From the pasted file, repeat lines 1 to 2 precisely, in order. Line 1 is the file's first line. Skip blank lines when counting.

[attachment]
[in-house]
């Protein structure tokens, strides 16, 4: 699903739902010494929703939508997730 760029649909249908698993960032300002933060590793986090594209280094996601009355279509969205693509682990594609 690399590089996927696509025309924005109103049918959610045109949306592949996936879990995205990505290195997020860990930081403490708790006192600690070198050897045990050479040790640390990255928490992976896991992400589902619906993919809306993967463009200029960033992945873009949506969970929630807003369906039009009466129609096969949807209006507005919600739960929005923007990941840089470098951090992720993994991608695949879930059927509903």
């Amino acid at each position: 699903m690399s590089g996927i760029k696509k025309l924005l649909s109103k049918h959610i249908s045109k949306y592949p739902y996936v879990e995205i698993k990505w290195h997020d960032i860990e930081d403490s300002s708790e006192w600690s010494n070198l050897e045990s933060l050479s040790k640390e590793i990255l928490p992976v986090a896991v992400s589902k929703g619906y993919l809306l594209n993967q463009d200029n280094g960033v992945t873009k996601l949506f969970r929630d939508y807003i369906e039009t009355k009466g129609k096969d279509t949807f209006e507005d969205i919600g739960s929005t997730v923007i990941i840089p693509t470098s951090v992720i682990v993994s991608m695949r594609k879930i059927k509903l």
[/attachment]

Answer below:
[in-house]
């Protein structure tokens, strides 16, 4: 699903739902010494929703939508997730 760029649909249908698993960032300002933060590793986090594209280094996601009355279509969205693509682990594609 690399590089996927696509025309924005109103049918959610045109949306592949996936879990995205990505290195997020860990930081403490708790006192600690070198050897045990050479040790640390990255928490992976896991992400589902619906993919809306993967463009200029960033992945873009949506969970929630807003369906039009009466129609096969949807209006507005919600739960929005923007990941840089470098951090992720993994991608695949879930059927509903």